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Why I'm Betting On Julia (evanmiller.org)
493 points by mistermcgruff on Jan 23, 2014 | hide | past | web | favorite | 252 comments



When out with friends recently, one of them mentioned how awesome Julia is. I was surprised to hear someone talk about it, even from another person in science. She turned and gushed about how awesome it was, how supportive the community was, even though she was "not really someone who likes programming." And she liked it so much she was telling her friends about it at a bar!

If you make a programming language that people who don't like programming love enough to spread by word of mouth when not near a computer, which technically-oriented people also love, that's a lot like the OSX terminal + nice GUI blend.

That's a pretty rare thing. And for collaborative science it's pretty important. Often, you'll have people in a bio lab who are very proficient in their area of biological expertise, but who would be solving the wrong problem by spending 2 years trying to become C++ hackers. On the other hand, there are a lot of people who write computational libraries, but know they have to translate them to matlab, or write a matlab wrapper and pray that their users can get it to compile which might sound simple to folks here, but is really frustrating for less computationally oriented people when something goes wrong.


To be fair, there's also Python+NumPy and R in that space, not just Matlab. Besides the "tinker with LLVM" thing, what does Julia offer that Python (or Cython for speed)+NumPy does not?


Writing fast code in Julia requires less effort than it does in Python or R. You don't have to drop down to Cython or Rcpp to get good performance. If you write an algorithm in Julia the same way you'd write it in C, it will achieve equal performance. If you write it the same way you'd write it in Python or R, it may not be optimal due to the cost of memory allocation, but it's still faster than Python or R.

Julia is more concise than Python. The language was designed to work with multidimensional arrays; it wasn't bolted on afterwards. There is no difference between a 2D array and a matrix; * always does matrix multiplication and .* always does element-wise multiplication. There is no awkwardness involving differences between NumPy arrays and Python lists. Everything has a type, and you can make a multidimensional array that efficiently stores values of any type. You can define your own types and define how arithmetic operators act on them with a minimal amount of code.

Julia's type system makes writing efficient algorithms easy without sacrificing any performance. If you define your own immutable type and define your own operators on it, Julia can make those operators run as fast as they would on ordinary values. In addition to general matrices, we have diagonal, symmetric, and tridiagonal matrices. The same routines that work on general matrices work on these as well with the same syntax, just more efficiently.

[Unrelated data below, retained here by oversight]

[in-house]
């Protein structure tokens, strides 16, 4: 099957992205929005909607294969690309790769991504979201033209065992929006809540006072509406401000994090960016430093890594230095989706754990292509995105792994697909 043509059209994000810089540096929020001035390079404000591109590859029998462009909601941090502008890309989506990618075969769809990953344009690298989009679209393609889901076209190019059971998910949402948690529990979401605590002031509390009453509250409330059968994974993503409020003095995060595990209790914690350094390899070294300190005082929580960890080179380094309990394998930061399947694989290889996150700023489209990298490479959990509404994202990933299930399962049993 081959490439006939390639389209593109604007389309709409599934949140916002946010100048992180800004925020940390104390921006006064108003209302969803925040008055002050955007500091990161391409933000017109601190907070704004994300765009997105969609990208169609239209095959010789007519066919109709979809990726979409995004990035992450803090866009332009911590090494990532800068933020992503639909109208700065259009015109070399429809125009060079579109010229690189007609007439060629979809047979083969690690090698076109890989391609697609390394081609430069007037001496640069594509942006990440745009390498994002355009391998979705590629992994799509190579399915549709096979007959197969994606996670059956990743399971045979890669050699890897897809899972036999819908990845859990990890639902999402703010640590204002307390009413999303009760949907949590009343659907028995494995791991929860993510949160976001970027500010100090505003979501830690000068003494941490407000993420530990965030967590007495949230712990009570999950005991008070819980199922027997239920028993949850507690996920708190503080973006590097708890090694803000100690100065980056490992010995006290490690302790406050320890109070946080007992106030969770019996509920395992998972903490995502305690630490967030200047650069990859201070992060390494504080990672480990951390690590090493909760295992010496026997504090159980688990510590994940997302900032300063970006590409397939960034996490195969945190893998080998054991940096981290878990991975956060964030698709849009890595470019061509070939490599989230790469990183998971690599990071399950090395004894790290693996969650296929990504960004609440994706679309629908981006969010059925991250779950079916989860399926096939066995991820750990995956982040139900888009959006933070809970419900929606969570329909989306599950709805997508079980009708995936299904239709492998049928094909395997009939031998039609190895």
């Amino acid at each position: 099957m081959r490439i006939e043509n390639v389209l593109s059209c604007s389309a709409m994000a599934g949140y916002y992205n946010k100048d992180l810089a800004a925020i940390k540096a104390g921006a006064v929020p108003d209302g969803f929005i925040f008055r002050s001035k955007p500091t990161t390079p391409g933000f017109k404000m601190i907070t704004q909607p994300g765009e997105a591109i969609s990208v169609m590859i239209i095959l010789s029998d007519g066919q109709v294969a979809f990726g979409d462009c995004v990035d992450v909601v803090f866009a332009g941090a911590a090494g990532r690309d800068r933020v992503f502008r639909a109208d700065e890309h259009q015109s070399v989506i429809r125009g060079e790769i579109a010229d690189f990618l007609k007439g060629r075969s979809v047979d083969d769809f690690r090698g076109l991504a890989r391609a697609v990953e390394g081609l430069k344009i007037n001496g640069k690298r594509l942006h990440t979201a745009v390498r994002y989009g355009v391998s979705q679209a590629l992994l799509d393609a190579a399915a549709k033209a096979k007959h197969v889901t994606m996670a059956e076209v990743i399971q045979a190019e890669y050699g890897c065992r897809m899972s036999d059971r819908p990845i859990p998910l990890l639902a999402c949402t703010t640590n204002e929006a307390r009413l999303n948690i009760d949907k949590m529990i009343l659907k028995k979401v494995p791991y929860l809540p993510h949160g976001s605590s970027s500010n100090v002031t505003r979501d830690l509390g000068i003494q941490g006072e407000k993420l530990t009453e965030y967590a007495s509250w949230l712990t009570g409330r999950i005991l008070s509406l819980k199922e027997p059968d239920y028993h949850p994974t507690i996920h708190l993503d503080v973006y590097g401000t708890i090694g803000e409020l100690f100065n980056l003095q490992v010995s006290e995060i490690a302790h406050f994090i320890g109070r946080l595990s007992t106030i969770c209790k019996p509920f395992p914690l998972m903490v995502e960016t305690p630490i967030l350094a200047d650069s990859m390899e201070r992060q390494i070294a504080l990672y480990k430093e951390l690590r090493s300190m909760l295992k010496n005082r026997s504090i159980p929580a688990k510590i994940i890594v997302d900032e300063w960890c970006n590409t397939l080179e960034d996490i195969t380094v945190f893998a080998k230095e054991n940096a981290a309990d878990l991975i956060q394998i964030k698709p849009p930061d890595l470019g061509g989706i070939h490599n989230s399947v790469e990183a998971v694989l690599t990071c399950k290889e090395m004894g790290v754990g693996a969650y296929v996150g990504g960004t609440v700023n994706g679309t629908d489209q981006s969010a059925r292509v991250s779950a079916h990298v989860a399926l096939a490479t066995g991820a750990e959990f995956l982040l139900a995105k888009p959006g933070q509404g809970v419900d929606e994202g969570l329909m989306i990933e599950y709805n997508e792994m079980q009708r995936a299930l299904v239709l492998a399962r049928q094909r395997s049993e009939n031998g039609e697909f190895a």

Julia uses multiple dispatch instead of traditional class-based OO. Methods are not a part of the object; instead, they operate on the object. Different methods with the same name can be defined to work on different types, or a single method can operate on a set of types, but the functions it calls may be implemented differently for each of these types. This is a better fit for technical applications, where the data doesn't change much but the methods do.

Julia is homoiconic, which is more useful than this article makes it seem :). It's easy to write code that writes code. If built-in language features aren't enough to get good performance with concise syntax, you can write a hygenic macro that does this for you.


To the rescue of numpy: A matrix from linear algebra and a 2D array are not exactly the same. In Python they are different convertible types and I think in practice it is hardly a drawback. That the multiplication operation is overloaded in the Mathematical World with the same symbol as the "normal" multiplication is unfortunate, numpys solution is as good as introducing two different operators (with one being an awkward .*)

I love the multiple dispatch part about julia though.

My fear however is, that unlike Python, Julia will lack enough libraries, especially on the unscientific part (GUI, databases, network, all the other stuff you need).


> That the multiplication operation is overloaded in the Mathematical World with the same symbol as the "normal" multiplication is unfortunate, numpy's solution is as good as introducing two different operators

The thing is that the multiplication operation for matrices is matrix multiplication, not elementwise multiplication. When you apply a polynomial like x^2 + y to matrices, you do not want to apply the polynomial elementwise – you want to square the x matrix and add the y matrix to it.


I cheered out loud when I first started tinkering with Julia, tested whether multiplication did the right thing with matrices and vectors, and saw that they did. Multiplying two row vectors should give an error! Element-by-element operations should get their own operator, not the other way around.

But as a long-time R user, I'm hesitant to bet the farm on Julia for a project at work where it would be ideally suited. Maybe there's a way to squeeze it in on the side.


Sometimes an array of numbers is just an array of numbers. The language shouldn't presume too much about what you mean to do with them.

The moment you need an extra dimension (or anything other than 2 really) Matlab's ‘everything is a matrix’ approach falls apart. Matlab is a toy language in so many ways and this is just another one.

It's a pity that Julia adopted Matlab's pop matrix semantics instead of some solid and general principles from APL or J. Even modern Fortran would have been a better model for an array DSL. From what I've read of the Julia docs, they actually want you to write loops. But Julia looks great otherwise. With macros and a good compiler, maybe the array features can be fixed at some point.